Some puzzle games come and go so quietly most people won’t realise they ever existed at all, some burn brightly, once, and then spend the next decade or two commanding almost comically high second-hand prices, and a rare few settle in for the long haul, puzzle series that become so ubiquitous it’s difficult to imagine what gaming was ever like without them. Over time these latter examples eventually transcend crude earthly definitions like “good” and “bad” and instead simple be, everyone free to settle on whichever one they enjoy the most whether that’s an LCD Puyo Puyo keychain dangling from a favourite purse or the all-encompassing synethesia of Tetris Effect played from within a VR headset – that one special version, new or old, you’re happy to play even when you’re not sure you want to play anything at all, the one where the instant it you turn it on it feels as though you’ve never been away.
Taito’s Puzzle Bobble 2 is one of those beautiful genre unicorns for me.
That little pearl of an idea at its core – matching three or more bubbles of the same colour so they pop and disappear – so simple on paper yet so tricky under the constantly changing circumstances, is such a satisfying spark of puzzle-action this game’s kept people happily bursting ceilings filled with bubbles since 1995, practised hands developing an almost supernatural knack for lining up shots capable of rebounding off walls at obtuse angles before nestling in exactly where they were needed most and reacting to a rainbow’s worth of options with lightning speed.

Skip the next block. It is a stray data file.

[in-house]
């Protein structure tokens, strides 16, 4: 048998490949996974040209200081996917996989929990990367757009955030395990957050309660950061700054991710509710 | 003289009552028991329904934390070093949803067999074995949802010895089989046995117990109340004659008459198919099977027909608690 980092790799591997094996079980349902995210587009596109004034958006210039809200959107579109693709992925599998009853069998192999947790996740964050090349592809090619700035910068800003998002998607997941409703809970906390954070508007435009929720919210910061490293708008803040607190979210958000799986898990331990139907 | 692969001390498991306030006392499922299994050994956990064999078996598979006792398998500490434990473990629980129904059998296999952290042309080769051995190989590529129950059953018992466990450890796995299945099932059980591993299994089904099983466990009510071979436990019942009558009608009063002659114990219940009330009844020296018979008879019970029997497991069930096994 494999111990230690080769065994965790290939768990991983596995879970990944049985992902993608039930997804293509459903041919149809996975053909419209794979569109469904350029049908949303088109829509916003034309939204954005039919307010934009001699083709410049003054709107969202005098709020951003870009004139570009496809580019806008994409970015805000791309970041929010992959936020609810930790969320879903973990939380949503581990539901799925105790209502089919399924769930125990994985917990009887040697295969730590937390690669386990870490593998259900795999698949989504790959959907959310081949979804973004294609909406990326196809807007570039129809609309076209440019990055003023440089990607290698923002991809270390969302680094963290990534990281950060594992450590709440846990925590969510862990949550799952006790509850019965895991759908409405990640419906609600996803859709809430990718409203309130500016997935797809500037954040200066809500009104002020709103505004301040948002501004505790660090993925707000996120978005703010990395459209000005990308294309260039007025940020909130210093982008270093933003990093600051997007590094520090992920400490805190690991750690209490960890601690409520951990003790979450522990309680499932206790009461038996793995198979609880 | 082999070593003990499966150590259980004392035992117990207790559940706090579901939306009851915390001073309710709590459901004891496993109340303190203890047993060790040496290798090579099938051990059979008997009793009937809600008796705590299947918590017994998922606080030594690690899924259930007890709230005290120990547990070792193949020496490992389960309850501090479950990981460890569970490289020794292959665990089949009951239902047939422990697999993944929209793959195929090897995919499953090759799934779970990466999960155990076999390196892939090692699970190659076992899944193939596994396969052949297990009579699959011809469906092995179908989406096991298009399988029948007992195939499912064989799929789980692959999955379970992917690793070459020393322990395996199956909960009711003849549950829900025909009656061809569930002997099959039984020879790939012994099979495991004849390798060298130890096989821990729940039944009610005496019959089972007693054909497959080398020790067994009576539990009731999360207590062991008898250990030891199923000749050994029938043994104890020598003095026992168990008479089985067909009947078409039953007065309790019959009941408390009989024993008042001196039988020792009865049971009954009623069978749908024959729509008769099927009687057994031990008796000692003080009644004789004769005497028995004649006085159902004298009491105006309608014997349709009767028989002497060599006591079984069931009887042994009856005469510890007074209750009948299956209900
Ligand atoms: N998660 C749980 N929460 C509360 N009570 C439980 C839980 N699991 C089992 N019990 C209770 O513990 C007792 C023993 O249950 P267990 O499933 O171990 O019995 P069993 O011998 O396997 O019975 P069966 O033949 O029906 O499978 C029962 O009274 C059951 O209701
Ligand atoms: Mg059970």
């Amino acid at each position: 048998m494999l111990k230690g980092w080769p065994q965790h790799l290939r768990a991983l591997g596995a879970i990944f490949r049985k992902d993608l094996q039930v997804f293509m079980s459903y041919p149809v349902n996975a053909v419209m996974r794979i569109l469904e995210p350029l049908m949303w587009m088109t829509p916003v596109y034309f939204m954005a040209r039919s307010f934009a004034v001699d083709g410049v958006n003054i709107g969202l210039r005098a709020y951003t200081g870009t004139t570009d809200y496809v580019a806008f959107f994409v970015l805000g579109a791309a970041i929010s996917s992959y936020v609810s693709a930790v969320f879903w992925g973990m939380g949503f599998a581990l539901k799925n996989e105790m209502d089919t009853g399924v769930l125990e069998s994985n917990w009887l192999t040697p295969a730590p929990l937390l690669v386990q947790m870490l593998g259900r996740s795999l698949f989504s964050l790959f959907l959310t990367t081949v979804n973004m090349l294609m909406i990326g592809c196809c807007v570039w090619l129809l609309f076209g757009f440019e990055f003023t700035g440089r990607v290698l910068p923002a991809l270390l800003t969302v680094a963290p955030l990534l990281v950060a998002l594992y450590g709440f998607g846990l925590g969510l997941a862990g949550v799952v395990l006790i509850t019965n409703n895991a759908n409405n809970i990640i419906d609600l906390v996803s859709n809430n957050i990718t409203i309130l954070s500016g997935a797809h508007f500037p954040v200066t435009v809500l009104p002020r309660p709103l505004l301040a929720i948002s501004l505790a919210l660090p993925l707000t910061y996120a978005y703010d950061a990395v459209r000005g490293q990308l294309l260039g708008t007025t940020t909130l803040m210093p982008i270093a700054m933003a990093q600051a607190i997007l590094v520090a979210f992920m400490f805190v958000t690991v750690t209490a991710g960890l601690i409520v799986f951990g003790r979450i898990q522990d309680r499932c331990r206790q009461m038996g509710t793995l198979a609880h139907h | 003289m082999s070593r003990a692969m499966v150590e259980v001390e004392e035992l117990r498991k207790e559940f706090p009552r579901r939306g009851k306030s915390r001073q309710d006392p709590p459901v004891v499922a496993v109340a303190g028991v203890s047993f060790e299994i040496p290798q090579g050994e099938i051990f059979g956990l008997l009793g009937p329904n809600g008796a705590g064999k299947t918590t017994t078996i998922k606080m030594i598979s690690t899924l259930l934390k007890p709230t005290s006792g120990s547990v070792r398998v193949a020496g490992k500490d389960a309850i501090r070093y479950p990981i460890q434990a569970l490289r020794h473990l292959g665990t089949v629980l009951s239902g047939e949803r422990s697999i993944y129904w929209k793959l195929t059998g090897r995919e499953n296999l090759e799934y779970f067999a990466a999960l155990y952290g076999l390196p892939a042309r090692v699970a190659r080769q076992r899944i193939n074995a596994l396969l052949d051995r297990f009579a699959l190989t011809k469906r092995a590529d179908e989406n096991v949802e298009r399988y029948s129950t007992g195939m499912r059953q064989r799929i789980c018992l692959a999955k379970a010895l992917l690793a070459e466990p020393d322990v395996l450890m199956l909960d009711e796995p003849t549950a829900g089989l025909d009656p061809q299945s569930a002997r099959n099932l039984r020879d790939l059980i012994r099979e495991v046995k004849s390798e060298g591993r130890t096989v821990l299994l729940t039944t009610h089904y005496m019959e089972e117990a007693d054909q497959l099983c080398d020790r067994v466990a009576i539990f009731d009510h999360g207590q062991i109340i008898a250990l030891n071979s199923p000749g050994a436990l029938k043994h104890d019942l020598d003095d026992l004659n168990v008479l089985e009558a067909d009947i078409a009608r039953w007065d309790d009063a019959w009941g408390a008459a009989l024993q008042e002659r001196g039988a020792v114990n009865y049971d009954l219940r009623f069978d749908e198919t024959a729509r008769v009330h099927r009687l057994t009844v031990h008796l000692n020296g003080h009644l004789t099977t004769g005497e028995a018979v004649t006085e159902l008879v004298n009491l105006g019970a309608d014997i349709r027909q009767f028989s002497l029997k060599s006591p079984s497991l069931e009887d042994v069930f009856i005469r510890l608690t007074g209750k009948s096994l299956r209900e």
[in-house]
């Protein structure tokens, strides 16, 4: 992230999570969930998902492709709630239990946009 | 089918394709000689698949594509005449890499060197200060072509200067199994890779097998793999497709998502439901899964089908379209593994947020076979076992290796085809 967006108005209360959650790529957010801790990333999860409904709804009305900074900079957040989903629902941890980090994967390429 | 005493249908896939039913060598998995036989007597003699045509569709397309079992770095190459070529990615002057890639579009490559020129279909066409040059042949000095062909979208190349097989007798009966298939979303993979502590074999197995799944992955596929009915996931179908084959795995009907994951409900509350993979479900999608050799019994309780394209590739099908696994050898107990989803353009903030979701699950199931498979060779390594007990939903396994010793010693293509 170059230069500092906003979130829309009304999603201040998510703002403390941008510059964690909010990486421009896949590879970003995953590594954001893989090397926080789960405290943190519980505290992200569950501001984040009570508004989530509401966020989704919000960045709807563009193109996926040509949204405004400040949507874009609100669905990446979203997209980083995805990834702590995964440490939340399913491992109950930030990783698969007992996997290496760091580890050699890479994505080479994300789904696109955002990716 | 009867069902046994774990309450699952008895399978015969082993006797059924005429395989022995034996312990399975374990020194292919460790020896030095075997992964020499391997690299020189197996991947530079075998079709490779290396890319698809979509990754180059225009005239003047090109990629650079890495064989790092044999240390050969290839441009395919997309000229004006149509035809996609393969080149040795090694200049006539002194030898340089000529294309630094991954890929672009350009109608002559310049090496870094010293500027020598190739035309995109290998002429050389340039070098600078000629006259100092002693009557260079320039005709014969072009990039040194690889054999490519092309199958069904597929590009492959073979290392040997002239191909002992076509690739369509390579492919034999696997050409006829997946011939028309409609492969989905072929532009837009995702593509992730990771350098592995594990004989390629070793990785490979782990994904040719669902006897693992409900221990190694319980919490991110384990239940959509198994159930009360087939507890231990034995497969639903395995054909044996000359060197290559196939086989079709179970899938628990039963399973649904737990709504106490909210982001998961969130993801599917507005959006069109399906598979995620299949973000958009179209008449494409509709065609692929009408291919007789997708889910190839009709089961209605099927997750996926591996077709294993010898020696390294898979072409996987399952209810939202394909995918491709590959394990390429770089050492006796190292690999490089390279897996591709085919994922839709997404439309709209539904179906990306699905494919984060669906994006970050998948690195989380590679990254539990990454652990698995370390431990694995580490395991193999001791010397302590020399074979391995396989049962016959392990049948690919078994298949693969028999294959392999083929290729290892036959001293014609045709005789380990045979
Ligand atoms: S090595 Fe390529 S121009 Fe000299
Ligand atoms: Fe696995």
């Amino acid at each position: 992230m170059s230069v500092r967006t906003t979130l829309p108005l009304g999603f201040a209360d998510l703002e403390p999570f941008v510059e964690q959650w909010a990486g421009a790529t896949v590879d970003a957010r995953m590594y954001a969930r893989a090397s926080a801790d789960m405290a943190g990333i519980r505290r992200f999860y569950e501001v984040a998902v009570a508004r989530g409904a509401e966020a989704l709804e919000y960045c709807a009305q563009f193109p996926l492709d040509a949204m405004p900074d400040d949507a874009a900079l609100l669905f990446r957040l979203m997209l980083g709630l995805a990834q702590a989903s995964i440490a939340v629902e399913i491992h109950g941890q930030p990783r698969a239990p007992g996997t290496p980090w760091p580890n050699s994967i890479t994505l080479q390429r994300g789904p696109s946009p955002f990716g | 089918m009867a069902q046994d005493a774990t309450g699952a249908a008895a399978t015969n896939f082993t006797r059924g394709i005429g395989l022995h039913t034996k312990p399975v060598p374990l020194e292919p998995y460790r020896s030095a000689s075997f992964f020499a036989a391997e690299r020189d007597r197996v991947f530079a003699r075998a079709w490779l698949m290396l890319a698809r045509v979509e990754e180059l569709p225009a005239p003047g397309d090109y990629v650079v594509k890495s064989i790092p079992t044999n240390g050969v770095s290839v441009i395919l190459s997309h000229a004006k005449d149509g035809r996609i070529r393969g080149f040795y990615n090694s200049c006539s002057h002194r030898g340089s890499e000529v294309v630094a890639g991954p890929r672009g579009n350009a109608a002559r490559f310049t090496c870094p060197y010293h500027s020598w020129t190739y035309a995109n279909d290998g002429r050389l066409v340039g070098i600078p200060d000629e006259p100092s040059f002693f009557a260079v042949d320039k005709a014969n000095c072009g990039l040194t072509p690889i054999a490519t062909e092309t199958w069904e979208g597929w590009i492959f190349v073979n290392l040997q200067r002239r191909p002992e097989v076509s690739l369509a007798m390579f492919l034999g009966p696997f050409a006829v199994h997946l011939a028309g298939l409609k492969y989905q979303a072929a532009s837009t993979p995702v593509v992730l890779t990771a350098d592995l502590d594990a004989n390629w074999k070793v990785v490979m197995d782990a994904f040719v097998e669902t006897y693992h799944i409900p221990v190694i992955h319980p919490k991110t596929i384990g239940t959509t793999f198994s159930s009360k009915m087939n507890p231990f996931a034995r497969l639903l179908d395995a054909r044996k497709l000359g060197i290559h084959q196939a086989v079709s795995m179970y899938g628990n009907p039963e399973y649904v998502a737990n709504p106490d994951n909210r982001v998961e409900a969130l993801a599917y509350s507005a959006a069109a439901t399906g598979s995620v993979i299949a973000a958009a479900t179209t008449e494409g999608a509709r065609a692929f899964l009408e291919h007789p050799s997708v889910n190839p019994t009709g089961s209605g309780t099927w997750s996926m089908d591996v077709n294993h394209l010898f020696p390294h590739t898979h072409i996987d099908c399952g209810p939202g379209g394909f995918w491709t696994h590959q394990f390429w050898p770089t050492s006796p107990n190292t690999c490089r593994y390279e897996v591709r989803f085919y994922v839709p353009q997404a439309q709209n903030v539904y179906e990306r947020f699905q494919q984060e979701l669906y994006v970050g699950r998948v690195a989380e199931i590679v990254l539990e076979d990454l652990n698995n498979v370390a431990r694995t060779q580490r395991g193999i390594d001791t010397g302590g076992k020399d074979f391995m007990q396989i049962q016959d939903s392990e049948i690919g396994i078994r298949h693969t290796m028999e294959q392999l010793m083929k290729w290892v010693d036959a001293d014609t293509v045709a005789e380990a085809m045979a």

And those newcomers unfamiliar with either the series or maybe even gaming as a whole will still find Puzzle Bobble 2 to be a wholly approachable and welcoming experience, a game whose rules can be firmly grasped purely by watching others in the room play. Taito’s multi-format classic has no interest in trying to amaze anyone by pretending it’s especially complex, difficult, or clever – you pop the bubbles and then you pop some more, and that’s just about all there is to it because what’s there is a lot of fun. Even the special bowling ball, clear bubble, and star bubble, exceptions to the usual colour-matching rules can be understood in full simply by playing the game, and knowing those rules once learned can be applied to both the solo puzzle mode as well as the frenetic versus action helps players confidently switch between the two as the mood takes them. To further aid the new or nervous every mode has an optional practise difficulty setting to play with, tailor-made learning experiences with unique puzzle layouts and even their own amusing versus characters to compete against. These training modes are much shorter than the main events – and Puzzle Bobble 2 does warn of this before they’re selected – but that’s all part of their appeal, they’re a little go to see how you get on, a quick taster session without any pressure or expectation yet still retain all the colourful presentation of the real thing. By ensuring all players at all levels receive the same colourful treatment everyone benefits: If everyone’s welcome then everyone’s more likely to stay and keep on playing and maybe even improving, blessing the game with a healthy pool of fresh players at a wide range of abilities and levels of personal investment – and everyone knows wherever they fall on that scale they have the game’s permission to have a go at something they may have otherwise not have dared to try, even if it means they might fail.